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Posted May 6, 2024

Administrator acquisitions: Navigating difficulties

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Most relationships between GPs and their fund administrators run smoothly year after year. But as the first piece in this series explained, if your fund administrator was recently acquired, it’s possible that your experience as a client will suffer as a result. Perhaps there is turnover on your team, and you need to build new relationships. Maybe some institutional knowledge gets lost in the shuffle, and small mistakes snowball into serious reporting issues by year’s end. Or maybe you simply become a small fish in a big pond and don’t get the same level of support.

Should things with your fund administrator become rocky in the wake of a merger or acquisition, there are interim steps that can mitigate or resolve many problems. But it’s critically important to act as soon as you know of any issues rather than letting them pile up. After all, any mistakes made by your fund administrator—like posting documents to the wrong investor portal—are a reflection on your firm.

Communicate early and often. You undoubtedly established clear expectations regarding timing and accuracy at the start of your partnership with this administrator. If deadlines are slipping, data is increasingly mismanaged, or other problems pop up, request a meeting with your team to discuss them. Follow up with a written memo detailing the problem, the agreed solution, and the metrics by which “correction” will be assessed.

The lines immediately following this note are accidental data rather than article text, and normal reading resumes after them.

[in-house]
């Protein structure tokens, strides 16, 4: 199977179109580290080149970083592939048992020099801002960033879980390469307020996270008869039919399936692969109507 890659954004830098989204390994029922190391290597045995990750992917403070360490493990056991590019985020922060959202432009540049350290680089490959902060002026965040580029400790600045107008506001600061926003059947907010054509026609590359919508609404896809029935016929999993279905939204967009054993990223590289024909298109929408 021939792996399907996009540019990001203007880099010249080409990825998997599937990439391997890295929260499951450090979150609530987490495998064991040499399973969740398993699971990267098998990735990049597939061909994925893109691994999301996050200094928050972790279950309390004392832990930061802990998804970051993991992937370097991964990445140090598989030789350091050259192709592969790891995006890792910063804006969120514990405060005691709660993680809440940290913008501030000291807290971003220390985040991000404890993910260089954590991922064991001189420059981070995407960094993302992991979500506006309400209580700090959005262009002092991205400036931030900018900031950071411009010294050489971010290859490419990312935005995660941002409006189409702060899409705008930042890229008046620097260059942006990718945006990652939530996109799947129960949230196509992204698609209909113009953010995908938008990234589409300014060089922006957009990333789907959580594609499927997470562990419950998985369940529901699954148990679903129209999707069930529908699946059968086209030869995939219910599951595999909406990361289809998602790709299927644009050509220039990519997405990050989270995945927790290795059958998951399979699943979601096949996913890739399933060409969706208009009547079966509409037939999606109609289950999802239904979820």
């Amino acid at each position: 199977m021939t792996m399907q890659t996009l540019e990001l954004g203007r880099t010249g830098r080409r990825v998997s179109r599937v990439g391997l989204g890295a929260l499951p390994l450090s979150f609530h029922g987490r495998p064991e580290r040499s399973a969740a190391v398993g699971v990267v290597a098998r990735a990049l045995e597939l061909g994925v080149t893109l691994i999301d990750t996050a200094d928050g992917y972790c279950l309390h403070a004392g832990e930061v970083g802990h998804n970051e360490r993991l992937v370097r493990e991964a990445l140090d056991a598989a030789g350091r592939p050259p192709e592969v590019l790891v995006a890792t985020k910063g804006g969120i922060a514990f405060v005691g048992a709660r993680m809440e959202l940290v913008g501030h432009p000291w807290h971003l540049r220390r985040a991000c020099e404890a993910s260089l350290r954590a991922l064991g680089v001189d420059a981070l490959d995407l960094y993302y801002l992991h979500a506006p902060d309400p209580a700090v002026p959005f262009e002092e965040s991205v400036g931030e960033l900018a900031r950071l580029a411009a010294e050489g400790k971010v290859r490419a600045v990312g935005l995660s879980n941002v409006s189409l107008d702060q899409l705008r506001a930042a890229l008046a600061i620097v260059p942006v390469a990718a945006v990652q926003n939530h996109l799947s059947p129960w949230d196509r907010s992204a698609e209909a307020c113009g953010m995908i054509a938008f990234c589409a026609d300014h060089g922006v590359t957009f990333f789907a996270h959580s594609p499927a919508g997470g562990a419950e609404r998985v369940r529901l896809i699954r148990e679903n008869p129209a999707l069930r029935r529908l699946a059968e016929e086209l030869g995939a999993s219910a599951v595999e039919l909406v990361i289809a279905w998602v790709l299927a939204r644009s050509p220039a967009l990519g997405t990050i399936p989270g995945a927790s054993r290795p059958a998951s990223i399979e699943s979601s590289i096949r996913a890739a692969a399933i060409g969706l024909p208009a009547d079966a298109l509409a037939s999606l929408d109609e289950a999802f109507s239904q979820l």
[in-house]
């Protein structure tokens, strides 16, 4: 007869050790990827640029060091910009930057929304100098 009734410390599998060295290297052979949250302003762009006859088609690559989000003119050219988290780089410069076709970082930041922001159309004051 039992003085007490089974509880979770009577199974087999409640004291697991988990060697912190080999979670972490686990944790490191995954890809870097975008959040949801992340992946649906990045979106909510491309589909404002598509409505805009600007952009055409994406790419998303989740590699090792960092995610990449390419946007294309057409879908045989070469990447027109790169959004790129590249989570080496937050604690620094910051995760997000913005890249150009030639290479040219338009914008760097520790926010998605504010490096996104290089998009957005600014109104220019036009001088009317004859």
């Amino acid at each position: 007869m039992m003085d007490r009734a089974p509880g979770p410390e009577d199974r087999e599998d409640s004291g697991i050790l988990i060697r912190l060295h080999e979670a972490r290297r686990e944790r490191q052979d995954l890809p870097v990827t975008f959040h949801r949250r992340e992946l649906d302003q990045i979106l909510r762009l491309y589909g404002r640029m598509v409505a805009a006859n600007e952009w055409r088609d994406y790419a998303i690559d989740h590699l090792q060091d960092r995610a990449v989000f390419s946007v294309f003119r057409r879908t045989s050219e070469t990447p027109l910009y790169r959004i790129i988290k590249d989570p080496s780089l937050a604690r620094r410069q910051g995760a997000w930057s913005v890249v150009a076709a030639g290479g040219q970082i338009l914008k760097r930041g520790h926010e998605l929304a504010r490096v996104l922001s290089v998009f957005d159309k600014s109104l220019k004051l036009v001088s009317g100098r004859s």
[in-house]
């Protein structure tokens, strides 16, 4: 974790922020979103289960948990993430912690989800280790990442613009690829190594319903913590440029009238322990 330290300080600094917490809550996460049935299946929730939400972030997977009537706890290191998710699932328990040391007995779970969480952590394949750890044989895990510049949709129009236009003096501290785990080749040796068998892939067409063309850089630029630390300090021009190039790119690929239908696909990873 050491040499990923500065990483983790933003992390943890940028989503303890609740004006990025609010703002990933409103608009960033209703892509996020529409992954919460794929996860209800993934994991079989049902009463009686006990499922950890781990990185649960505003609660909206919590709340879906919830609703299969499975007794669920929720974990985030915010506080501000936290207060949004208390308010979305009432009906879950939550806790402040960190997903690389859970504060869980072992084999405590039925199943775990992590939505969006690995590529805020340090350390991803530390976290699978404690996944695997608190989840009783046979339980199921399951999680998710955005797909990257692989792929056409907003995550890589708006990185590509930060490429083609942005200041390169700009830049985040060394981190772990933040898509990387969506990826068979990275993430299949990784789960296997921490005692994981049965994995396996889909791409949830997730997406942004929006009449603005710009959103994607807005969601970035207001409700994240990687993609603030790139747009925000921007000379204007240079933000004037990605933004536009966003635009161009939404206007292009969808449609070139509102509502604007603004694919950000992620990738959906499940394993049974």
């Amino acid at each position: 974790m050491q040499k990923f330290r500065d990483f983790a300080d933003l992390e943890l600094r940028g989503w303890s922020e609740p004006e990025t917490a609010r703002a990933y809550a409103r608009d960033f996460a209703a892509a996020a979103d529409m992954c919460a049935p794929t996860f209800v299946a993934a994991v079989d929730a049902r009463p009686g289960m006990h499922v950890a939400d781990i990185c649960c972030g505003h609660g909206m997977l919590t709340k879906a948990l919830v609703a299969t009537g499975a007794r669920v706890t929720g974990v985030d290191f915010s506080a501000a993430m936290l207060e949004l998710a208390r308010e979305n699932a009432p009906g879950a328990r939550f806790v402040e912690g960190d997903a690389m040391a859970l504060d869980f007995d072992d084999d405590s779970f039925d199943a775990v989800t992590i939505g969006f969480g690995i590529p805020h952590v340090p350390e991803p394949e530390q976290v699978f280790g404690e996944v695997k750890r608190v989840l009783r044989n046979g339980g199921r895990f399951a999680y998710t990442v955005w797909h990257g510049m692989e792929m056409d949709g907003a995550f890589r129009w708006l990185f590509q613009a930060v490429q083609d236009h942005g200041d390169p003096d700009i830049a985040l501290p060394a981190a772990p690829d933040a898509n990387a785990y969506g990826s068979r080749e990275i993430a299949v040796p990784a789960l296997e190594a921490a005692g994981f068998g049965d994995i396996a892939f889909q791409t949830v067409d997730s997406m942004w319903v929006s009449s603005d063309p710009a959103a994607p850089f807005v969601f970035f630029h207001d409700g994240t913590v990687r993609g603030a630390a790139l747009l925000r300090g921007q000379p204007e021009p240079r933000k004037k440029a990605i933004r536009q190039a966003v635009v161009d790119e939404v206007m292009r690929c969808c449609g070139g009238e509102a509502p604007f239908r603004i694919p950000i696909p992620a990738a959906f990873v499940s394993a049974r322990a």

Be specific. Cite precise examples where the fund administrator’s performance is falling short of agreed levels and its impact on your firm. Describe exactly what’s going wrong, how it’s affecting your operations, and how it should be corrected.

Define improvement. Set clear expectations regarding improvement. Ensure that both parties understand and agree to the corrections that will be made and what “doing it right” looks like. Don’t let this become an ongoing issue where your fund administrator improves slightly but fails to deliver the support you need.

Request an action plan. Ask your fund administrator to outline any strategies they plan to implement to address the issues and improve future performance. This may include timelines, benchmarks, and performance metrics. Don’t accept handwaving reassurances; insist on a clear roadmap toward improvement.

Monitor progress. Feedback may be unpleasant, but it’s essential. Follow up with your fund administrator to ensure that the promised improvements are being implemented. Provide feedback along the way and promptly address any new issues that arise. Hopefully, you can back off on the monitoring after a few reporting periods, but with such a crucial aspect of your fund in the hands of a third party—LP reporting, compliance, and financials—you just can’t cross your fingers and hope.

In the worst-case scenario—if your concerns aren’t taken seriously or problems aren’t being resolved—it might mean you’ll need to find a new fund administrator. The final part of this series will explore how to handle switching fund administrators. It isn’t simple, but it can be done.